Boost for Scotland’s wilderness and wildlife

Boost for Scotland’s wilderness and wildlife
Glen Affric © Grant Willoughby

Scotland’s international reputation as a key destination for experiencing world-class wild landscapes and outstanding wildlife is to be boosted by Trees for Life joining a prestigious and growing European association of rewilding projects.

The conservation charity was invited to become a member of the European Rewilding Network, placing its restoration of the globally unique Caledonian Forest in the Highlands, especially in Glen Affric and Glenmoriston, firmly on the European map.

Trees for Life’s chief executive Steve Micklewright said: “To have our work saving the Caledonian Forest – Scotland’s equivalent of the Amazonian rainforest – recognised in this way is a major milestone, and highlights its European significance.”

Rewilding Europe, based in the Netherlands, co-ordinates the European Rewilding Network. Its managing director, Frans Schepers, said: “Having Trees for Life join our network of major rewilding initiatives is a positive step forwards in making Europe a wilder place. The charity’s pioneering work shows how we can all help save and restore globally important places like the Caledonian Forest.”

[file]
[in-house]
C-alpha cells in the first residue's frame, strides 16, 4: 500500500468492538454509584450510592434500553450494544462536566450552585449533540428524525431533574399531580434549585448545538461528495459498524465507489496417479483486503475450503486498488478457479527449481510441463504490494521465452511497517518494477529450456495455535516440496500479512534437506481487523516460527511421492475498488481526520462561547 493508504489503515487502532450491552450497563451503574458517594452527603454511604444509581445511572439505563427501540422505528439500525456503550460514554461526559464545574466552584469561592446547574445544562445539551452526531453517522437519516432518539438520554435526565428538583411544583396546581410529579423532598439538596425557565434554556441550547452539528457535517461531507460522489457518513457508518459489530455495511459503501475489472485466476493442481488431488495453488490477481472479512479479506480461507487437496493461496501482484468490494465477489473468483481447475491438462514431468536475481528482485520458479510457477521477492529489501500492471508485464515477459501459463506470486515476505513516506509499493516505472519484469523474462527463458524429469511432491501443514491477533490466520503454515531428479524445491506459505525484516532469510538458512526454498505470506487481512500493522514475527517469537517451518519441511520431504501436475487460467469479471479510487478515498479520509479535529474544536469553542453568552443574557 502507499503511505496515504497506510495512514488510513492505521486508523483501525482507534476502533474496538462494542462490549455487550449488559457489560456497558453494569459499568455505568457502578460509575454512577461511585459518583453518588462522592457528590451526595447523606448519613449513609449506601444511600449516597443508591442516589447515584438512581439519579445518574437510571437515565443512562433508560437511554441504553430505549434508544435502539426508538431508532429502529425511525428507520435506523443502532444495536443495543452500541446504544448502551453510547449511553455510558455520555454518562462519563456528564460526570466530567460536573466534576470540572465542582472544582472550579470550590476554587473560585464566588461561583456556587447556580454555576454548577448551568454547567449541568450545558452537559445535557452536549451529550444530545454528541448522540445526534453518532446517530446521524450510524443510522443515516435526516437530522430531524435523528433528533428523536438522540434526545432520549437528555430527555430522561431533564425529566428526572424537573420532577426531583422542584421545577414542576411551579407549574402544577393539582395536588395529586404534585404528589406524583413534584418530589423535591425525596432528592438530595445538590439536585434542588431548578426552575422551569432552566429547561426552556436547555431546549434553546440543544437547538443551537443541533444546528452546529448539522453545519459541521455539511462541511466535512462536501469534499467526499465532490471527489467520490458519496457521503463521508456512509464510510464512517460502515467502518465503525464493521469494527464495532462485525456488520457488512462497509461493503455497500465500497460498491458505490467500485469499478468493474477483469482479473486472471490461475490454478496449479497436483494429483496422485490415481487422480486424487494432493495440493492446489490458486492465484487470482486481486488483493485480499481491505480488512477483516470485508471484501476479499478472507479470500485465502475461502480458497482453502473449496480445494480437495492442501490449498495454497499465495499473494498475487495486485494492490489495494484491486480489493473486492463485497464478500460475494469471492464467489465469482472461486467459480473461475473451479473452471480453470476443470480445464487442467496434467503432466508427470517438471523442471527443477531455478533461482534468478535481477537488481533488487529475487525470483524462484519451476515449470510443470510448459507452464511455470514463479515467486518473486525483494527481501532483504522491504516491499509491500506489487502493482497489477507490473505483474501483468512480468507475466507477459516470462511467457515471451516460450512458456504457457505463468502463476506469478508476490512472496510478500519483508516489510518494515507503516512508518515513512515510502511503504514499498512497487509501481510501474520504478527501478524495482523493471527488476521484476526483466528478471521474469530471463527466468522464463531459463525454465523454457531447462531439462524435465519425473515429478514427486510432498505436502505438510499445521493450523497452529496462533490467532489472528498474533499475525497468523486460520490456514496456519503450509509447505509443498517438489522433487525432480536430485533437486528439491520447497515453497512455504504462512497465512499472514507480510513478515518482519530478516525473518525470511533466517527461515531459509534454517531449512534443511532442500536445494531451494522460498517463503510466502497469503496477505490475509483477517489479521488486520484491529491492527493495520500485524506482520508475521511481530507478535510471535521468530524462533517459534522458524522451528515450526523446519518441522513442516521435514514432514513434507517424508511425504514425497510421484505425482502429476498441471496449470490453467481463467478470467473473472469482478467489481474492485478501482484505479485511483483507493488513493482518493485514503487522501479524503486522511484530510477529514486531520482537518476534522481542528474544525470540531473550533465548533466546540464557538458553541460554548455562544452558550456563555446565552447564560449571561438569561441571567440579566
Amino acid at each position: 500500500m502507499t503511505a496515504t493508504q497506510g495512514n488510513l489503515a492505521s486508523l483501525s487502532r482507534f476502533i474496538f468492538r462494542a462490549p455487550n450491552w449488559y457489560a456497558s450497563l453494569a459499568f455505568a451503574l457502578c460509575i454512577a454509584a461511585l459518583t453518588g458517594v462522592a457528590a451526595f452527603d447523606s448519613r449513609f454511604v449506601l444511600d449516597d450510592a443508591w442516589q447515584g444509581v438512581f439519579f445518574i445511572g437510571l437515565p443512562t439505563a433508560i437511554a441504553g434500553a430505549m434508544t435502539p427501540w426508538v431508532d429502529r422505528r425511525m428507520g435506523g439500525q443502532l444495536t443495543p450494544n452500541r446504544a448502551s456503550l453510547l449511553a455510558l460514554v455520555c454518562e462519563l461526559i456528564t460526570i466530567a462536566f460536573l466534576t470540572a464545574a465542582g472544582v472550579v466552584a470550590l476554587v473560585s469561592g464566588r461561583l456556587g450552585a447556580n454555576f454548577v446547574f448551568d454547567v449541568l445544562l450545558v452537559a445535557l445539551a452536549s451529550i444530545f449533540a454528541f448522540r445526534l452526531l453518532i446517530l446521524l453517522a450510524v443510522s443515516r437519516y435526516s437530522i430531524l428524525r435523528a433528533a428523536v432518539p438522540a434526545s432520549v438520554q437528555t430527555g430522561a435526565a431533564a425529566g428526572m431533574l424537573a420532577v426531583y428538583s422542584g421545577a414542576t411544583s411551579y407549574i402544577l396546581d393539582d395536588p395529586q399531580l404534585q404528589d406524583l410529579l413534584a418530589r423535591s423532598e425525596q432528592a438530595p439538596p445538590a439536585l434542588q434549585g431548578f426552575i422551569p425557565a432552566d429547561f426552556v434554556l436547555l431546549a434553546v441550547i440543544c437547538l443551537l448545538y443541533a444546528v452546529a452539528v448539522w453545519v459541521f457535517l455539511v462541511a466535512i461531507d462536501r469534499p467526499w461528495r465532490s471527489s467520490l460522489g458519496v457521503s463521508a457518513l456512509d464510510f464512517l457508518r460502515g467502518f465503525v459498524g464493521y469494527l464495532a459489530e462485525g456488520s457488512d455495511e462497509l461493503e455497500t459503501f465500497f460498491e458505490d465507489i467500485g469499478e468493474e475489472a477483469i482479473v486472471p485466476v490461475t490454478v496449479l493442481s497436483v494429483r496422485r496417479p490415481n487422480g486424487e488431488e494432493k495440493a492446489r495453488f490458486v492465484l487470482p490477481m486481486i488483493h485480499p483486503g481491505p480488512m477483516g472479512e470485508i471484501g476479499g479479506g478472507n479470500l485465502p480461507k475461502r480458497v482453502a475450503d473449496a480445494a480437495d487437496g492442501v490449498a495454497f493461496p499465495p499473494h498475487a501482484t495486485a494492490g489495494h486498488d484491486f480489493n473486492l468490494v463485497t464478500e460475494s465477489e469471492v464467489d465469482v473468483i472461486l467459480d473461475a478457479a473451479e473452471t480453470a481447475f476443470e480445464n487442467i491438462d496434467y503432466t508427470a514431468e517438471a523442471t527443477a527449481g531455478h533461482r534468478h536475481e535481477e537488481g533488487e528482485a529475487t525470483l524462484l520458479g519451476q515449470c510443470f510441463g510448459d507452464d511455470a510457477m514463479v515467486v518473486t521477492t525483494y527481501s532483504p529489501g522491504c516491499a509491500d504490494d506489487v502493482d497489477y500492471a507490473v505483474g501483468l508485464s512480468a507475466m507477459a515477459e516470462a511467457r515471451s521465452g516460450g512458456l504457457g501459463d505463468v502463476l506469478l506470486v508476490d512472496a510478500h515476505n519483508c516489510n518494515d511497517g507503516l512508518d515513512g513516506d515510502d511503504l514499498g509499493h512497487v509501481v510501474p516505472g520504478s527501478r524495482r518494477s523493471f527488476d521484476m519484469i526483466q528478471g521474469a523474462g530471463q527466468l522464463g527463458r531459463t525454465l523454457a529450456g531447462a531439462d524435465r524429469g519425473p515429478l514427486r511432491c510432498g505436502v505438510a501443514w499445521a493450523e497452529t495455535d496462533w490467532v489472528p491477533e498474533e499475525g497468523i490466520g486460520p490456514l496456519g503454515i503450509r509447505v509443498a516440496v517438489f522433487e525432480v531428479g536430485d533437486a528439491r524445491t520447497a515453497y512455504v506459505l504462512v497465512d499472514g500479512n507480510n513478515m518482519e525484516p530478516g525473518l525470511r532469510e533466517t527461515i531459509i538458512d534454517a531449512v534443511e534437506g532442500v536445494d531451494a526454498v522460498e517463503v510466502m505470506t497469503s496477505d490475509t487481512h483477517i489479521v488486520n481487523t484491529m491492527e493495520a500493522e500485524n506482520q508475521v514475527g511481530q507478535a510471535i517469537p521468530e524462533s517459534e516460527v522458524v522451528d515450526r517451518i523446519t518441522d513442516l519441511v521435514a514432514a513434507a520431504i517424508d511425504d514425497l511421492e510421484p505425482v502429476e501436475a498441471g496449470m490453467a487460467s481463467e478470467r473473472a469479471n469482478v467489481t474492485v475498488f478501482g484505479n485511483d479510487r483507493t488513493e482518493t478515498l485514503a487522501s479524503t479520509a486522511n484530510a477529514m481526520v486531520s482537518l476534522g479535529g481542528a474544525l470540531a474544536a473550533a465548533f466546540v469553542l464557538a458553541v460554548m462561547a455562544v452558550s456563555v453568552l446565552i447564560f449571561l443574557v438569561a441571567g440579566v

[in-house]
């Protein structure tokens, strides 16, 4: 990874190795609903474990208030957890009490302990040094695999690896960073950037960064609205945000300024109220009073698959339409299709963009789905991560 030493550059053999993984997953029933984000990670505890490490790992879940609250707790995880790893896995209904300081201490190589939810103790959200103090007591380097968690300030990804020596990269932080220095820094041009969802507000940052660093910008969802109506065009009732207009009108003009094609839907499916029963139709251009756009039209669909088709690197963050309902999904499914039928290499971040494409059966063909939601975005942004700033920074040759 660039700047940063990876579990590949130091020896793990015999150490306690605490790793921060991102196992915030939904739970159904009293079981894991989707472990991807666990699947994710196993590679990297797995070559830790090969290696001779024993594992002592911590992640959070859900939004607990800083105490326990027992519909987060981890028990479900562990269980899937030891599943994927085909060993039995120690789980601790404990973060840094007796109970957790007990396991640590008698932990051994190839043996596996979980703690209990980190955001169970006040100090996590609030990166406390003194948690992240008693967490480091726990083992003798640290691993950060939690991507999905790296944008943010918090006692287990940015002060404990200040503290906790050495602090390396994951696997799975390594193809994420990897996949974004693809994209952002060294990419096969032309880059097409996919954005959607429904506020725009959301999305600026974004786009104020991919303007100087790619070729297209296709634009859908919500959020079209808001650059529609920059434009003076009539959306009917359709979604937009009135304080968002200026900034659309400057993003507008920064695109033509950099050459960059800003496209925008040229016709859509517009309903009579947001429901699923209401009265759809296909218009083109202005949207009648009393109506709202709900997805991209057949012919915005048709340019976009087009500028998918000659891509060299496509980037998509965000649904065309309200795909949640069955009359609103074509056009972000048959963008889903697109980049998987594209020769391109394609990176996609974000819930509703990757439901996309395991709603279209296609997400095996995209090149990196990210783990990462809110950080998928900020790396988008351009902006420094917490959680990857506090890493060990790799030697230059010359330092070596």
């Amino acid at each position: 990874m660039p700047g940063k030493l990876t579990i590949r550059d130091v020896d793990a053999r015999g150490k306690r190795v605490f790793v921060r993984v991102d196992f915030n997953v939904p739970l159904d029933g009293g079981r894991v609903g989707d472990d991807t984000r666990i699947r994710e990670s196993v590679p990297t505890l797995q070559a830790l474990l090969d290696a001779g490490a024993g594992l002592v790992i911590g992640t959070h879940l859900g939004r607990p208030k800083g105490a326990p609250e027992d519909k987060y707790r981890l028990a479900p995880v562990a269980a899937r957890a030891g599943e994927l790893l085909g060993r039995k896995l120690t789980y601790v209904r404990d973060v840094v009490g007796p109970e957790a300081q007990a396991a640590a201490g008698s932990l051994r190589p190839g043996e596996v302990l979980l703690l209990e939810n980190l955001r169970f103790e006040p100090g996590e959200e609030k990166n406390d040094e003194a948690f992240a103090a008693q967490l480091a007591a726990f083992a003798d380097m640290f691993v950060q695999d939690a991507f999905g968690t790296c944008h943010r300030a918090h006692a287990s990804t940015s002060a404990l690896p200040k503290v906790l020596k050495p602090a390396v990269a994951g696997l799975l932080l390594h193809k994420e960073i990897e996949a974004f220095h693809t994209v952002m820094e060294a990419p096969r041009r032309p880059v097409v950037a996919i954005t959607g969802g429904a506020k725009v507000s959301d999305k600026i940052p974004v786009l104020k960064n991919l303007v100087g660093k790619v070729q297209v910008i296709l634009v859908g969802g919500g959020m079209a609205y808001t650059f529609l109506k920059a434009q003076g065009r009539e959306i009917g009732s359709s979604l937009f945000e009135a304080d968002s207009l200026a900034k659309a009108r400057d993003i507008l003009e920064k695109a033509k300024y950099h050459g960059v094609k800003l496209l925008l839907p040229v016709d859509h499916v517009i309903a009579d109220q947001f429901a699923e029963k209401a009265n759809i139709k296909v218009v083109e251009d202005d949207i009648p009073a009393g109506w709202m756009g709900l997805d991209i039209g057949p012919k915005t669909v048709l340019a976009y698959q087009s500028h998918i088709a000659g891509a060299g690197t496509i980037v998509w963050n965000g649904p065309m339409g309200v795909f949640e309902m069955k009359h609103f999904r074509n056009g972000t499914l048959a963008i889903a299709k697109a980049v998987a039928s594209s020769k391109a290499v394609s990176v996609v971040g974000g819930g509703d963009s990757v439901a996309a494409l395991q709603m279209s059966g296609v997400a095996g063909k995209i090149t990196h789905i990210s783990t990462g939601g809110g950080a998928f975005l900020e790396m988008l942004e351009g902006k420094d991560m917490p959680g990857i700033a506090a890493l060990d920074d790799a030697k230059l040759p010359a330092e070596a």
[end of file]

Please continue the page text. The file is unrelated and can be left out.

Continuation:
Trees for Life believes that the benefits of rewilding include further establishing Scotland as a wildlife tourism hotspot and a world leader in the international drive to tackle forest and biodiversity loss.

A review of Scotland’s wildlife tourism sector by VisitScotland this year highlighted how the country’s landscapes, Nature and wildlife are key reasons for people to choose it as a travel destination.

Just 1% of the forest’s original area remains, but Trees for Life has already restored large areas in Glen Affric and at Dundreggan Conservation Estate in Glenmoriston through planting 1.3 million trees and encouraging natural regeneration.

Trees for Life qualified for membership of the European Rewilding Network through its large-scale restoration of the Caledonian Forest.

To find out more about Trees for Life’s award-winning work, visit www.treesforlife.org.uk.

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